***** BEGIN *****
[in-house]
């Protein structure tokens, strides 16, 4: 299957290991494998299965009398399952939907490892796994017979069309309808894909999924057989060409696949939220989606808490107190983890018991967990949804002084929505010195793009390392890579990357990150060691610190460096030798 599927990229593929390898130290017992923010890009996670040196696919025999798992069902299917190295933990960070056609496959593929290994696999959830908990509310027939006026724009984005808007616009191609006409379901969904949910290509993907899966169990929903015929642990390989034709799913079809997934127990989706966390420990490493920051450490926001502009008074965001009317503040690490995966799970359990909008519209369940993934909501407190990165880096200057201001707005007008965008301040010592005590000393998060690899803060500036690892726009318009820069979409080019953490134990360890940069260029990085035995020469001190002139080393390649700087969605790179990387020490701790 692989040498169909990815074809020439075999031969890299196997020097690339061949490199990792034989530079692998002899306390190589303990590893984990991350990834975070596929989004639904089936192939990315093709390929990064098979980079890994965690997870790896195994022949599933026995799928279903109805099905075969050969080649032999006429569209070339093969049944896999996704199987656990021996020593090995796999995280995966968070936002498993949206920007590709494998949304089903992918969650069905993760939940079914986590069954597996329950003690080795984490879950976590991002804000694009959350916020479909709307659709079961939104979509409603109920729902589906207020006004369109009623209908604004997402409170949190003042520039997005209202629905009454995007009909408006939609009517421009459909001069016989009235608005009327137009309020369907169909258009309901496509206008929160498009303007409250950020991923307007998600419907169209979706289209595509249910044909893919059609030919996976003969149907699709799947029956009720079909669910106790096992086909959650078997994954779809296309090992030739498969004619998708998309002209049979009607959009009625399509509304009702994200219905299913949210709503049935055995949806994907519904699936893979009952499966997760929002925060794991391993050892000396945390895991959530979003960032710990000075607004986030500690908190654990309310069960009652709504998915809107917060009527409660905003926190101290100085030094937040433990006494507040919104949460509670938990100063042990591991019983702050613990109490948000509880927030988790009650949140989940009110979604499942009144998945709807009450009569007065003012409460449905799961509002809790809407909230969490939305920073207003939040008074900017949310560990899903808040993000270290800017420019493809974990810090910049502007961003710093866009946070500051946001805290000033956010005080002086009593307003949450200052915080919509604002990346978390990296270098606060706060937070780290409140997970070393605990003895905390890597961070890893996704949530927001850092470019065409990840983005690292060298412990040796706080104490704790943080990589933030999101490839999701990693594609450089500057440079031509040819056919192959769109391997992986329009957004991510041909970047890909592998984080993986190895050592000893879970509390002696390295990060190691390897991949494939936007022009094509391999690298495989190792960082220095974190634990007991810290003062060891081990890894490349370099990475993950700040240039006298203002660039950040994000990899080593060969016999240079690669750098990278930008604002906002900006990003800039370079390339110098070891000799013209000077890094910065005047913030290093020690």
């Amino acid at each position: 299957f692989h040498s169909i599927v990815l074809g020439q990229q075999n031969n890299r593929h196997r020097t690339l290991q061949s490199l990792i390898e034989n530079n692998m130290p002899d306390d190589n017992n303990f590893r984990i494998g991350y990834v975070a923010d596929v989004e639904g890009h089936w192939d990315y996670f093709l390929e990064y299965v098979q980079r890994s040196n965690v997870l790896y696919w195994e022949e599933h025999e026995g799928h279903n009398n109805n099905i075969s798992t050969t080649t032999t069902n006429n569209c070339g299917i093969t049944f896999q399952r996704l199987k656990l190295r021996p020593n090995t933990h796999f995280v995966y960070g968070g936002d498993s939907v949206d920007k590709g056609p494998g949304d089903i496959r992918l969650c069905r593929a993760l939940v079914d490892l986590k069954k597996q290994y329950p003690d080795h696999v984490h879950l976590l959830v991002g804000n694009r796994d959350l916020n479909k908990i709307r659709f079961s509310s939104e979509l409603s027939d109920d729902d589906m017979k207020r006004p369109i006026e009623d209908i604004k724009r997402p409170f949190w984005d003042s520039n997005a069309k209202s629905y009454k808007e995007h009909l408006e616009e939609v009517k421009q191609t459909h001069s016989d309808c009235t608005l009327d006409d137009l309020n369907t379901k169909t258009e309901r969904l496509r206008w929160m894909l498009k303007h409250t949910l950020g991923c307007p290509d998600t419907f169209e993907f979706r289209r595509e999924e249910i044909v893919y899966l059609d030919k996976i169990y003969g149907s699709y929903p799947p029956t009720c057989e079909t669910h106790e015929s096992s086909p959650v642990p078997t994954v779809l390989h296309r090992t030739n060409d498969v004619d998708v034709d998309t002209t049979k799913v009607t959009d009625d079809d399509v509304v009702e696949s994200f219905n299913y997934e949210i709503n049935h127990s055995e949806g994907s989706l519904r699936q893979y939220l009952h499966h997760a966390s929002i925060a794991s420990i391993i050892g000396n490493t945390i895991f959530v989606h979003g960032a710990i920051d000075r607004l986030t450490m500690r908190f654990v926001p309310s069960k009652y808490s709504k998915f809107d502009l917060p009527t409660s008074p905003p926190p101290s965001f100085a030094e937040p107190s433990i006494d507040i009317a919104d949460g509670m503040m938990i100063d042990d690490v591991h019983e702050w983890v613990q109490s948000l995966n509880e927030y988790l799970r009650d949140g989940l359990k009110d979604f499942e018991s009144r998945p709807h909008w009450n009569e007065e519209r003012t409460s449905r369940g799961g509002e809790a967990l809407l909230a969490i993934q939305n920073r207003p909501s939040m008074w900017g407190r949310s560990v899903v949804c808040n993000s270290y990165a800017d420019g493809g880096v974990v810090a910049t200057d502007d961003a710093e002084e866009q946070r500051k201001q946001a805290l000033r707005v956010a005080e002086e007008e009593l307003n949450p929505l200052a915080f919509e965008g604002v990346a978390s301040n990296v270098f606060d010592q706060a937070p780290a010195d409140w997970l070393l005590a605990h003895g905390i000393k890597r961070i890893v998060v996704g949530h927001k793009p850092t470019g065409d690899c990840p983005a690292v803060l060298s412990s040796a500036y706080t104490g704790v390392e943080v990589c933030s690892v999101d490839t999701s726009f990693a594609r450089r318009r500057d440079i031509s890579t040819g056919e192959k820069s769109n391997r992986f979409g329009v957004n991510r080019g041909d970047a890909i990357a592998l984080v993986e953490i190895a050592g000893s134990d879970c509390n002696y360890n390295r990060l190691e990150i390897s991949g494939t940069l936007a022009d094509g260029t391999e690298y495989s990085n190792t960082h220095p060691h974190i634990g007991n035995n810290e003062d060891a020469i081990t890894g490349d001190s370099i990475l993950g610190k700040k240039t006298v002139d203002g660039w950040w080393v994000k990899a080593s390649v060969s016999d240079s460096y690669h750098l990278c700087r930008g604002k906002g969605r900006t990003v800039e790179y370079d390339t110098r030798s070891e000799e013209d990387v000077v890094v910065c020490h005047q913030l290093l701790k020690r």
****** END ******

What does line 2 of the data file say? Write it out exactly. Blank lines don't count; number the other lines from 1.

């Protein structure tokens, strides 16, 4: 299957290991494998299965009398399952939907490892796994017979069309309808894909999924057989060409696949939220989606808490107190983890018991967990949804002084929505010195793009390392890579990357990150060691610190460096030798 599927990229593929390898130290017992923010890009996670040196696919025999798992069902299917190295933990960070056609496959593929290994696999959830908990509310027939006026724009984005808007616009191609006409379901969904949910290509993907899966169990929903015929642990390989034709799913079809997934127990989706966390420990490493920051450490926001502009008074965001009317503040690490995966799970359990909008519209369940993934909501407190990165880096200057201001707005007008965008301040010592005590000393998060690899803060500036690892726009318009820069979409080019953490134990360890940069260029990085035995020469001190002139080393390649700087969605790179990387020490701790 692989040498169909990815074809020439075999031969890299196997020097690339061949490199990792034989530079692998002899306390190589303990590893984990991350990834975070596929989004639904089936192939990315093709390929990064098979980079890994965690997870790896195994022949599933026995799928279903109805099905075969050969080649032999006429569209070339093969049944896999996704199987656990021996020593090995796999995280995966968070936002498993949206920007590709494998949304089903992918969650069905993760939940079914986590069954597996329950003690080795984490879950976590991002804000694009959350916020479909709307659709079961939104979509409603109920729902589906207020006004369109009623209908604004997402409170949190003042520039997005209202629905009454995007009909408006939609009517421009459909001069016989009235608005009327137009309020369907169909258009309901496509206008929160498009303007409250950020991923307007998600419907169209979706289209595509249910044909893919059609030919996976003969149907699709799947029956009720079909669910106790096992086909959650078997994954779809296309090992030739498969004619998708998309002209049979009607959009009625399509509304009702994200219905299913949210709503049935055995949806994907519904699936893979009952499966997760929002925060794991391993050892000396945390895991959530979003960032710990000075607004986030500690908190654990309310069960009652709504998915809107917060009527409660905003926190101290100085030094937040433990006494507040919104949460509670938990100063042990591991019983702050613990109490948000509880927030988790009650949140989940009110979604499942009144998945709807009450009569007065003012409460449905799961509002809790809407909230969490939305920073207003939040008074900017949310560990899903808040993000270290800017420019493809974990810090910049502007961003710093866009946070500051946001805290000033956010005080002086009593307003949450200052915080919509604002990346978390990296270098606060706060937070780290409140997970070393605990003895905390890597961070890893996704949530927001850092470019065409990840983005690292060298412990040796706080104490704790943080990589933030999101490839999701990693594609450089500057440079031509040819056919192959769109391997992986329009957004991510041909970047890909592998984080993986190895050592000893879970509390002696390295990060190691390897991949494939936007022009094509391999690298495989190792960082220095974190634990007991810290003062060891081990890894490349370099990475993950700040240039006298203002660039950040994000990899080593060969016999240079690669750098990278930008604002906002900006990003800039370079390339110098070891000799013209000077890094910065005047913030290093020690």